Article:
The reality, however, is that I am still a big believer in the benefits of chores. I believe that work has more than an economic value (Work: More than Economic Value). Most of us who have had our children help with work around the house know full well having the child help with chores does not make things easier (at least initially–since I have children who are 7 and 5 I can promise you the day does come that they do actually add quite a bit of help as they get older). Work is a necessary part of life, and I even believe work is good for us (see Work and Responsibility).
I deeply believe all of this, and yet I waffle on when to best work chores into our lives when school is in session.
- Write down on paper the possible times you can do chores. You want to choose times that are consistent each day–times you know you can follow through on.
- Think through your options–visualize each scenario in your mind. Follow it from beginning to end. Does it seem to work?
- Think through the possible reasons that time doesn’t work for you. If you can’t resolve your “nay” reasons, that likely will not be a sucecssful time for you to have chores.
- Choose the time you think will work best and implement it.
- A great idea is to work some chores into certain routines that happen each day. For example, making your bed can be part of your morning routine. You can have a routine where each person clears his or her own place after each meal. Each evening, we clean up all of the toys that have been played with that day as part of our bedtime routine. There are many small things you can make part of the routine of the day.
- Be willing to change your strategy if the one you picked is not working after a time. There is nothing wrong with changing things up if what you are doing is not optimal.
I started to title this post “doing for others.” That’s what we teach our kids…D
Do unto others as you would have them do unto you. Treat others with respect. It’s better to give than to receive. The first shall be last, and the last shall be first.
Ok, that’s a lot of lessons rolled into one, but you get the gist. We are constantly trying to teach our children how to serve with kindness. I realize that is something I still struggle greatly with…serving others not on my terms. Sure I serve others. Sometimes I even feel invigorated serving others…but it’s usually something I have specifically picked to volunteer for or something that I am already passionate about.
What about the things I don’t want to do? The things that are thankless jobs?
It’s not my skill set, my strong suite. It burns me out. Someone else is better at it. I’m supposed to be energized by serving.
I have a whole list of other excuses if you need them! Especially when it comes to cleaning. Hence, the title. I’m not just talking about tidying up or organizing or even deep cleaning. I’m talking about the monotonous, daily cleaning that goes under appreciated–the type of cleaning that is undeniably going to be messed up minutes to hours later. The cleaning that you will do all over tomorrow. With little children there are certainly going to be messes and lots of them, but I recently realized that I can have a pretty stinky attitude when it comes to cleaning with a servant’s heart. I love a clean house as much as most, but I absolutely hate watching things explode back to a normal level of messiness within a short matter of time.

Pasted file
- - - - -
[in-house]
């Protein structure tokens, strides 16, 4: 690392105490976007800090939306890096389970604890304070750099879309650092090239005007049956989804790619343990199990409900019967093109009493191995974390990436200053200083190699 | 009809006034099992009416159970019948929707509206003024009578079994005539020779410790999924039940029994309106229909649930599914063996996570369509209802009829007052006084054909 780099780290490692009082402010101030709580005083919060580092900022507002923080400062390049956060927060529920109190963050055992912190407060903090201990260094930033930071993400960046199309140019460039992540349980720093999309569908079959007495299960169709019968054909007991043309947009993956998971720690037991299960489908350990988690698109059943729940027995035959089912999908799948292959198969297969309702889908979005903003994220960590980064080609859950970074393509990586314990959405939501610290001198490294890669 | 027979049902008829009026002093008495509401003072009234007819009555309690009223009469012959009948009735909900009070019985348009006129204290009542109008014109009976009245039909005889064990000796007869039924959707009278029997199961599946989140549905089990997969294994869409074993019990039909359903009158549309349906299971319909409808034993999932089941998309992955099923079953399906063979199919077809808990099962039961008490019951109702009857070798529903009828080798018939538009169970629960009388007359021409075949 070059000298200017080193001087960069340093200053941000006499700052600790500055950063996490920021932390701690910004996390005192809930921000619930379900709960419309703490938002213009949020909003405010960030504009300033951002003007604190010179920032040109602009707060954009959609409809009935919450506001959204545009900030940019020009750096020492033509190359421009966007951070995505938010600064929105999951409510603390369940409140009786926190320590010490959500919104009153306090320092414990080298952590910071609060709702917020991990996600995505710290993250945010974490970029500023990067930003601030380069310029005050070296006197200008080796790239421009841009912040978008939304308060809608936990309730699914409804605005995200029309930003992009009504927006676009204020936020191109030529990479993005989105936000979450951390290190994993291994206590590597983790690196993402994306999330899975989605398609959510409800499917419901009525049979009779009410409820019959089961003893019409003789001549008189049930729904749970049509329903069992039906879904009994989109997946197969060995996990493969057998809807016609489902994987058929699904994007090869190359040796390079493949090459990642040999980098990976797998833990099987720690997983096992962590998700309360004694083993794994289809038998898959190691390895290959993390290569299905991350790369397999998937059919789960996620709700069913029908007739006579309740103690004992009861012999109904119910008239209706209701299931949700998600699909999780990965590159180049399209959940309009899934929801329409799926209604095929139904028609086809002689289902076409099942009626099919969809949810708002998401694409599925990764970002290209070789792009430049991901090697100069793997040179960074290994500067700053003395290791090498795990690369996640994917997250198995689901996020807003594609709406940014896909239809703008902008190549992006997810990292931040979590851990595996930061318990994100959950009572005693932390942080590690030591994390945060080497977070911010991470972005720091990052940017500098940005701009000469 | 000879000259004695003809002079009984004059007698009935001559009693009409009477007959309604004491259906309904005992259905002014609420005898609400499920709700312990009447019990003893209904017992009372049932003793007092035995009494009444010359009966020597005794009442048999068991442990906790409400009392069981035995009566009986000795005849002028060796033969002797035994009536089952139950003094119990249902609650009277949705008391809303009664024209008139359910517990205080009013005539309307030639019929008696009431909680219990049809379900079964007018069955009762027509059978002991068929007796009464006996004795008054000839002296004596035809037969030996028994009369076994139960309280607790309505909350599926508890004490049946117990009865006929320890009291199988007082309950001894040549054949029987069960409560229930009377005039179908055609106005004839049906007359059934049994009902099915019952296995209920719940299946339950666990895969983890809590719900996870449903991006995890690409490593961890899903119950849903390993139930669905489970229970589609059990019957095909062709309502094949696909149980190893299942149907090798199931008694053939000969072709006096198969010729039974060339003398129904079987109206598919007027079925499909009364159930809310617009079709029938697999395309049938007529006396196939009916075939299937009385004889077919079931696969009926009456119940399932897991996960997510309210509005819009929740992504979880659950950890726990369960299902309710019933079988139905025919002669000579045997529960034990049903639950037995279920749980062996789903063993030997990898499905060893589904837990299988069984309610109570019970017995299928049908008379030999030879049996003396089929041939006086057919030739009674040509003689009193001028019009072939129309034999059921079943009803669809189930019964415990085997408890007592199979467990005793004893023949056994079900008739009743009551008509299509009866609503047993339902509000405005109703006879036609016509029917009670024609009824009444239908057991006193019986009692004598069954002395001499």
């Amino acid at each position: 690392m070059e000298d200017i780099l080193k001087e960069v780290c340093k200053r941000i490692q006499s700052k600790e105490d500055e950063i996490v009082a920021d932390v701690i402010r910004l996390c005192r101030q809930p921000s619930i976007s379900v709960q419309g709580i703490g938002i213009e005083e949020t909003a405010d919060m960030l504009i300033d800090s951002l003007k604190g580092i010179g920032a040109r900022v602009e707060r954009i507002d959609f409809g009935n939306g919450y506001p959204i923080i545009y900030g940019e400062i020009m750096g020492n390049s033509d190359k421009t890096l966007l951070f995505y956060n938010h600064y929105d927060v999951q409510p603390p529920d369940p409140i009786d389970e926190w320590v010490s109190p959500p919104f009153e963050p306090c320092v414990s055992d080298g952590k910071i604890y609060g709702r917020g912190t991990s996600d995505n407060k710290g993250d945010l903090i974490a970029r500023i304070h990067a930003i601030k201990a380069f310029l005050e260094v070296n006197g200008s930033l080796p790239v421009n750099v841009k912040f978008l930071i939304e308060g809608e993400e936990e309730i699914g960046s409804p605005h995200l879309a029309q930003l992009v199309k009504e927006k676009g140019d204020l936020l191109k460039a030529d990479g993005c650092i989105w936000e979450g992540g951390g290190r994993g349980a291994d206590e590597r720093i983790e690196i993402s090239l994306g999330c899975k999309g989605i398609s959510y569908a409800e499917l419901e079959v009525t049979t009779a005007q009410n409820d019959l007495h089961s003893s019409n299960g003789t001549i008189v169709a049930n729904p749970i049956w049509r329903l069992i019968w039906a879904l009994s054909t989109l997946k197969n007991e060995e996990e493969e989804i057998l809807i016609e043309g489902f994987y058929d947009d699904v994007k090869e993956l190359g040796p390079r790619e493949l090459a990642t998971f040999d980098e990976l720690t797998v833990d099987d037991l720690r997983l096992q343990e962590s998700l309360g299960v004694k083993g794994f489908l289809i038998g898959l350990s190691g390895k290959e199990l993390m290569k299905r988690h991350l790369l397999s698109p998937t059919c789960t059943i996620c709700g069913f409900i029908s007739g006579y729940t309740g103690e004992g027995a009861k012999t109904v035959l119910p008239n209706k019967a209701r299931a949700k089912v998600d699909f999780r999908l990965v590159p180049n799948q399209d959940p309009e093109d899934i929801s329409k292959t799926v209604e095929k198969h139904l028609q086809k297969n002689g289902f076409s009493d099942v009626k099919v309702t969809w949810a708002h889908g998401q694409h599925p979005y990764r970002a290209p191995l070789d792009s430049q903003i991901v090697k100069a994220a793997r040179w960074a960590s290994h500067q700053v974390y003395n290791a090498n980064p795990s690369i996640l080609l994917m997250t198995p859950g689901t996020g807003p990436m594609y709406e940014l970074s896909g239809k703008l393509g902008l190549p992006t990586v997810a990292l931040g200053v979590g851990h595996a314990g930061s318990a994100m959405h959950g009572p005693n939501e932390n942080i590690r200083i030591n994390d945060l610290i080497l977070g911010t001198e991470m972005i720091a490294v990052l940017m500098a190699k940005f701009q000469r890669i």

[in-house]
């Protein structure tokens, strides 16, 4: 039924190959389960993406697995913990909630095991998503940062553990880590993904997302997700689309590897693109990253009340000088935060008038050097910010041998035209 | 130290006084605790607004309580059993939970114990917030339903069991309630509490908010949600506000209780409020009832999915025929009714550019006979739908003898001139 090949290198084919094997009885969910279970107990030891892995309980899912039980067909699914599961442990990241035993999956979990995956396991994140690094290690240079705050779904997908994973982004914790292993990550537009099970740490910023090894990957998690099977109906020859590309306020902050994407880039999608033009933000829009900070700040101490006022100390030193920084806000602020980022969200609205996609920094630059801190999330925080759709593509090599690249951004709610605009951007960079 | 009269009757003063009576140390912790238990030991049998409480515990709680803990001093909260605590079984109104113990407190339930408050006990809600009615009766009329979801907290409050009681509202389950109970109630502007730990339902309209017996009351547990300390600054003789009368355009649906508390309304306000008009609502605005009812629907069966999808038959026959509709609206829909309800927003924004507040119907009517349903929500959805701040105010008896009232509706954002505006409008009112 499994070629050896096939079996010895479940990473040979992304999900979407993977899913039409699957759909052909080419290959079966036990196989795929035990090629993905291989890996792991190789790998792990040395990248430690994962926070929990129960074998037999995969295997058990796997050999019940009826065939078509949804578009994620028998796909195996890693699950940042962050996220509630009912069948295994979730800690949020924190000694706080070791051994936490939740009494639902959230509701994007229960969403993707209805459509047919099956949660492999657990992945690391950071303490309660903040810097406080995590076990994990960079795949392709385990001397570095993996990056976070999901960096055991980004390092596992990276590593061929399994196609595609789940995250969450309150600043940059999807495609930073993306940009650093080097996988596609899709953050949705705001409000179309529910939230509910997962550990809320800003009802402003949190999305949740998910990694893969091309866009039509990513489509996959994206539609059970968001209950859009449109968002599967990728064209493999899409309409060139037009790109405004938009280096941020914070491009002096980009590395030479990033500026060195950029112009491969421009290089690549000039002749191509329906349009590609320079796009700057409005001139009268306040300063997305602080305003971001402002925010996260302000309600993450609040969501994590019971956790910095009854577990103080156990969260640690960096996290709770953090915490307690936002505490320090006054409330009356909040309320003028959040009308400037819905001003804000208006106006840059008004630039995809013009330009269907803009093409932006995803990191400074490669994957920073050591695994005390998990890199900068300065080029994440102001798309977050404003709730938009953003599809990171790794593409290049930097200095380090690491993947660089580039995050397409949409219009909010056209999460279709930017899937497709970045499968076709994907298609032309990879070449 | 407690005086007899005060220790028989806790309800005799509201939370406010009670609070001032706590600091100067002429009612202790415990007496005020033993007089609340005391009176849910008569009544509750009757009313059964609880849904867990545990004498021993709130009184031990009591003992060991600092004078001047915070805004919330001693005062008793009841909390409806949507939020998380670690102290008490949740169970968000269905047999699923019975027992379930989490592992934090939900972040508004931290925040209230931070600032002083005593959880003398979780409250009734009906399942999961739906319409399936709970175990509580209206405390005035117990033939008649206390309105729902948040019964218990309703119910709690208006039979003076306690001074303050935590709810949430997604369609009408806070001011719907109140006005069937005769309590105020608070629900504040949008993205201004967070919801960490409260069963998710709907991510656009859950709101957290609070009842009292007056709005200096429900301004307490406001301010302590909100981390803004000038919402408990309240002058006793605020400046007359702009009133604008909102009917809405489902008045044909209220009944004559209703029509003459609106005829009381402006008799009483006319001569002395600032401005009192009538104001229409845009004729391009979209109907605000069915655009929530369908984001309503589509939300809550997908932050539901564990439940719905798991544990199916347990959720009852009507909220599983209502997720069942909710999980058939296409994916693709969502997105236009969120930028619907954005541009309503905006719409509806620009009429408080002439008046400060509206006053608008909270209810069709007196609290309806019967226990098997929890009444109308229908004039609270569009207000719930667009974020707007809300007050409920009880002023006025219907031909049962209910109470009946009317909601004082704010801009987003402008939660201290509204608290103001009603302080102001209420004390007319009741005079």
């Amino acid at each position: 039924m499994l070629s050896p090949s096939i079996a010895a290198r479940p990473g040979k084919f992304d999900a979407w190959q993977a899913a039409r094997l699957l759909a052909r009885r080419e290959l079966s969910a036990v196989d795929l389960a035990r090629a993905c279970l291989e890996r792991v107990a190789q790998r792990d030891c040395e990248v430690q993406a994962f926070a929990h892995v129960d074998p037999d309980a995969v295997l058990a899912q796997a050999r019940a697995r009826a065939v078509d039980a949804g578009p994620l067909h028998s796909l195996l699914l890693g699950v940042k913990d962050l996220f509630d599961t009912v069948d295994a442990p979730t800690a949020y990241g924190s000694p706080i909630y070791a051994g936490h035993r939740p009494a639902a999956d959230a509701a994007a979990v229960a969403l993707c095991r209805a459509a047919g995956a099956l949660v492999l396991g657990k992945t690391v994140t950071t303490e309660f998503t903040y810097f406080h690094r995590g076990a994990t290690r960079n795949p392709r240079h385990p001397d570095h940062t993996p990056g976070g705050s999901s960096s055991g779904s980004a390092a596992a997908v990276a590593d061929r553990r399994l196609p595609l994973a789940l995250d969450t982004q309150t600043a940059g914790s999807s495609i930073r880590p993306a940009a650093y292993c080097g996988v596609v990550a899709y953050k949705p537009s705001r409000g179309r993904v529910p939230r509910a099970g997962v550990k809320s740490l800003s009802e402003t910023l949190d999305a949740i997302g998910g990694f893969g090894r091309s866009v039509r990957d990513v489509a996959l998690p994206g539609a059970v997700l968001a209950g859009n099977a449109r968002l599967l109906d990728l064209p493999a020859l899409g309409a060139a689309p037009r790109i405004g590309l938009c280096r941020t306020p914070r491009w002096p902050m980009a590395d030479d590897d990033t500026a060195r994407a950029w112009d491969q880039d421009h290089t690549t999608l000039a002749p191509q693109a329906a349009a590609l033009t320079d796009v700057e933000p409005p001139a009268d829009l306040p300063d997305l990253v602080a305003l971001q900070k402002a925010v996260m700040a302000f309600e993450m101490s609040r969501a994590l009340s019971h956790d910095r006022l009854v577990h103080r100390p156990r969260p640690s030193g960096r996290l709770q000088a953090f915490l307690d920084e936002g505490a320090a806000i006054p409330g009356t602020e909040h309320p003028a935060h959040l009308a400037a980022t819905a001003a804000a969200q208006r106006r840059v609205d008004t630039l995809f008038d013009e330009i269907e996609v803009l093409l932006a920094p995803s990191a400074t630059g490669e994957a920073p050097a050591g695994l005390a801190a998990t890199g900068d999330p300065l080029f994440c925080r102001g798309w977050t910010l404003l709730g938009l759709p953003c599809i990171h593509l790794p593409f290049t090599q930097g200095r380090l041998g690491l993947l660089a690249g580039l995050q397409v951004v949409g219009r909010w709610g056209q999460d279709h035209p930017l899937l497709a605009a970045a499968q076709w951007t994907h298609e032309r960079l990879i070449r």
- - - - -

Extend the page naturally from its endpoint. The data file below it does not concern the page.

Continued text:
I think there are two lessons I have learned from this realization…one, I often don’t have a servant’s heart when it is most needed. I should not be cleaning with the expectation that sticky, fast-moving little hands are going to respect the effort. In all honestly, it probably just creates more of a temptation to play harder, lol…and that’s okay. It gives me opportunity to teach as well, to practice cleaning as we go along. It’s hard, it’s monotonous, but it’s a practical, valuable lesson that I want me kids to learn in life. I also want them to learn how to clean. It’s perfectly fine with me if they leave more smudges than before while practicing wiping windows. We have a blast cleaning together. Even if they are not around to help clean, I know I need to work harder to have a good attitude even if I am not around to fully appreciate the cleanliness or even if it is wrecked again. Just because I go back to work the next day doesn’t mean they shouldn’t enjoy a clean house even if they don’t admire it.
Two, when I start feeling disgruntled about all I am doing, I also need to do another attitude check about whether it is just a lack of a servant heart or whether I am forgetting to have a Mary heart in a Martha world. Yes, I do need to have a servant’s heart when serving my family even if I don’t like serving that way, but I also need to make sure my priorities are straight. It may sound contradictory, but cleaning may not always be the best use of my time. Am I more worried about folding that last load of laundry or have I gotten down on the floor to play with my kids today? Am I cleaning for myself or my family? Have I spent time thanking God for all that I have been given to clean first??
Sometimes I keep on cleaning…but change my perspective. Sometimes I lay the mop down and race the kids to the backyard! Just know that both are okay and that children very rarely ever notice whether the laundry is folded…but will remember if you are too busy or stomping around!